Here there is snow, pure, white powder, and it is deep and quiet.
It has been a great while since we posted an update on how things are going here at the monastery. Please accept our apologies if you have been wondering. Many of you have stayed in touch through visits and emails, yet as it happened the busyness of the summer and autumn made way to a natural dampening down of activity here, and a somewhat commensurate reduction of attention to the website and mailing list. Having entered our three-month ‘winter retreat’, with recent snowstorms dropping the blanket, it feels wonderfully still.
And it is beautiful - as was the foliage last fall, especially for those of us who have not been around for many New England Octobers in recent years. My first for many was in 2013, when I and Ven. Caganando and Bruce and Barbara Kantner and a few supporters and board members were making hopeful arrangements to embark on the journey which has carried us here, to the beginning of Temple Forest Monastery and the plan to purchase the property for its establishment in Temple, NH.
Where things have continued to go well. A pleasant Vassa last summer culminated in the Pa Bah ceremony held on October 5, when many friends from far and near came to join us for the occasion. This was also a chance for people to just come and see what’s happening – a Buddhist monastery is a rare thing, and rather unusual in New England. It was a great, sunny day, and we were joined by Luang Por Viradhammo, Ven. Cunda and Anagarika Zaw from Tisarana Monastery, Ayya Medhanandi from Satisaraniya Hermitage, and Ajahn Caganando from Pacific Hermitage. Luang Por V gave a wonderful talk, which can be listened to here. There were many photos taken on the the day, many of which can be viewed here.
In October Ajahn Anando returned to the UK, where he will stay at Amaravati Monastery until rejoining us here for two months this coming June. Yet he and I have continued to liaise quite closely over the past weeks and months, as we help the Jeta Grove board in handling the various decisions and aspects of the sale process required for this old New Hampshire property. For I’m happy to report that things in this department have been going well. In November we received permission from the town zoning authority to build a monastery as we envision it, with a Dhamma Hall and kutis, etc. And we have been blessed with several very generous donations that, in addition to the amazing Pa Bah offerings (roughly $150,000) our Thai friends organized along with others here in New England and in the UK, mean we are actually close to being able to close on the property, perhaps with financing involved. Our financial steward, Jeta Grove, should be sending out an announcement in the next day or two to let you know where things stand. From the Sangha, all we can say is a sincere anumodanā for the interest and support so far shown for a monastery project we are committed to help become a blessing for all beings.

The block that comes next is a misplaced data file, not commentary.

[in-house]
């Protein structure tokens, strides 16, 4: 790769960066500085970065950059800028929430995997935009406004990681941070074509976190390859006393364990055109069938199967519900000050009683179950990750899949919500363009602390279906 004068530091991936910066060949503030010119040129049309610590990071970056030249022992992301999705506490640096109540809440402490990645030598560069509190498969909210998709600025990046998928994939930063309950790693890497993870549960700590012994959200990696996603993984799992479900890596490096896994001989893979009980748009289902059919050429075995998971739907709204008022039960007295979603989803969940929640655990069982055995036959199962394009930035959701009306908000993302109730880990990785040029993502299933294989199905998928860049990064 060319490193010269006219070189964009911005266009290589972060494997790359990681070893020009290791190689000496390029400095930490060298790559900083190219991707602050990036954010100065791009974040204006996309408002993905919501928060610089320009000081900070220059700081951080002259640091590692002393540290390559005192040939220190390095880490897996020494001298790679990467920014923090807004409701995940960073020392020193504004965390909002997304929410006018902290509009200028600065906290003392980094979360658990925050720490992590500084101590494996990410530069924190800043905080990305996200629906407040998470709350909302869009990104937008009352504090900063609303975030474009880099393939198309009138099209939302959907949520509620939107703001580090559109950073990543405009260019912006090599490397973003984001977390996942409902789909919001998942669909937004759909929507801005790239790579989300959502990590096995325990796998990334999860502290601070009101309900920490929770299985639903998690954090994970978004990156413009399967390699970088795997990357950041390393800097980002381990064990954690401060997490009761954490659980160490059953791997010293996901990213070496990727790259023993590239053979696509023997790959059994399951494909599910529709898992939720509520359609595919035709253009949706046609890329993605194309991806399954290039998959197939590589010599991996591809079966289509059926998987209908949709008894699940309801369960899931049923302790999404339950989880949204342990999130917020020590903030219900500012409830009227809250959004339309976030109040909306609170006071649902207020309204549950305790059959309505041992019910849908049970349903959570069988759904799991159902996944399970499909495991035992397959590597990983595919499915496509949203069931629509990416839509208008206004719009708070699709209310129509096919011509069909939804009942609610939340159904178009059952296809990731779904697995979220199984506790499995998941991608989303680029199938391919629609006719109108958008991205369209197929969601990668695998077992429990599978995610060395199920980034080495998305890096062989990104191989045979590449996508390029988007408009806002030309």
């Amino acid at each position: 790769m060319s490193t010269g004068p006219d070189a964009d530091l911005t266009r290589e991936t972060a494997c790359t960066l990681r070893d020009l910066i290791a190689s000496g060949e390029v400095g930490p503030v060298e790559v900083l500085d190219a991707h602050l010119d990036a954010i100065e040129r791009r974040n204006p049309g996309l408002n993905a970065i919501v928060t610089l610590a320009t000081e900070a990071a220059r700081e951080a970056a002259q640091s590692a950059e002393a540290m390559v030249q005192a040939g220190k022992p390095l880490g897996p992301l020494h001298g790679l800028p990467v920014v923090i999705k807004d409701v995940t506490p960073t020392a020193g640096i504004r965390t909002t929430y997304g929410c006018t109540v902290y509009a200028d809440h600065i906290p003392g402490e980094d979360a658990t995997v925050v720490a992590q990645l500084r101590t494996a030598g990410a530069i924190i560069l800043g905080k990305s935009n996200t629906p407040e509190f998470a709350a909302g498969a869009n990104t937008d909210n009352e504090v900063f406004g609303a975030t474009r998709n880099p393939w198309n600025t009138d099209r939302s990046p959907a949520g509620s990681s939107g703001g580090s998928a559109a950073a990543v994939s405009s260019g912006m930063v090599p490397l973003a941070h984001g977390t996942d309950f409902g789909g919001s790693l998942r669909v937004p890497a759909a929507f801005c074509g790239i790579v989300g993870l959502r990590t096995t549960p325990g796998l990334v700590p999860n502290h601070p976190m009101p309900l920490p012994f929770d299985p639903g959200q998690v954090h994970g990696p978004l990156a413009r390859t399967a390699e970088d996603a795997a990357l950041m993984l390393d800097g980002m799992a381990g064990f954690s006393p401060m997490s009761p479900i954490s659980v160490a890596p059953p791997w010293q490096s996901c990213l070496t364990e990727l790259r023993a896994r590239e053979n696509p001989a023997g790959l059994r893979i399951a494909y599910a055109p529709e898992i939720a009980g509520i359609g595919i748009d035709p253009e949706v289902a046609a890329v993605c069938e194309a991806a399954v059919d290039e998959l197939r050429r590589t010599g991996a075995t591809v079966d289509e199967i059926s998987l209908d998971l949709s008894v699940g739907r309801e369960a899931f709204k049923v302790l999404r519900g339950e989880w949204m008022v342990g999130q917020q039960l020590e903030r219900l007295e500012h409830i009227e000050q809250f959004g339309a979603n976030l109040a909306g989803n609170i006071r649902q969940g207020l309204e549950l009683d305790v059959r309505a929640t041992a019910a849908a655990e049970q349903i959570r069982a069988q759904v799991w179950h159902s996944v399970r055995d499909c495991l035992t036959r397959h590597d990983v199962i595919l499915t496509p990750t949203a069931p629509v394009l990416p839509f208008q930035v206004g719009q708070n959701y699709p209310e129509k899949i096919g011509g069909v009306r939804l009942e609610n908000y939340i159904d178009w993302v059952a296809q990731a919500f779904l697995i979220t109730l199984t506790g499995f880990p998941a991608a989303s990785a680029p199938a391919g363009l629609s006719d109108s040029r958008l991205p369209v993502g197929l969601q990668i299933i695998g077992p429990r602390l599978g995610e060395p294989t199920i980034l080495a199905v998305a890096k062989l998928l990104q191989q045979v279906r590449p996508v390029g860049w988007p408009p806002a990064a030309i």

As far as ‘life at the monastery’ currently goes, we have a community of three plus two: myself, Tan Saddhammo and Anagarika Zack make up the monastic community, and we are supported by two guests named Mat and Mick. After our retreat period ends at the end of March we’ll be joined by Tan Pamutto, a monk from Abhayagiri Monastery in California. And Ajahn Caganando, whom many of you will fondly remember from his time with me in Boston, will be returning to join us again in July. While during our retreat period we will not be receiving overnight guests, you are still welcome to join us for scheduled pujas, Dhamma Talks and sittings or to help offer the daily meal. Please check the website Calendar page for the current schedule, as the routine will change from time to time during the retreat. We will be happy to accept male and female overnight guests again from the beginning of April onwards.
While the physical space of the monastery comes into being here in Temple, we can each, wherever we are, form an inner monastery within the temple of our hearts, by keeping to the training the Buddha offered us all of cultivating the good, avoiding the harmful, and purifying our minds. Indeed, the monastery is always within.
With metta and gratitude,
P.S. With the imminent possibility of coming into ownership of this large property, we are looking for a volunteer resident caretaker, to look after supervising grounds and maintenance work on the six buildings and several fields (the ‘outer’ monastery). Here is the announcement from the front page:
Volunteer help needed
Temple Forest Monastery is looking for a longterm volunteer caretaker/maintenance person, preferably a male with some experience with tools and garden machinery. The ideal period would begin in April 2015 and last for an initial month-long trial period, with the intention of making a one-year commitment. This first year would entail working with the monastic community as we learn the ropes in caring for this large and varied property.
If you would like to live, practice and work with the monastic community for a year or more by managing the grounds and buildings maintenance at the fledgling Temple Forest Monastery, please contact Ajahn Jayanto by email or phone.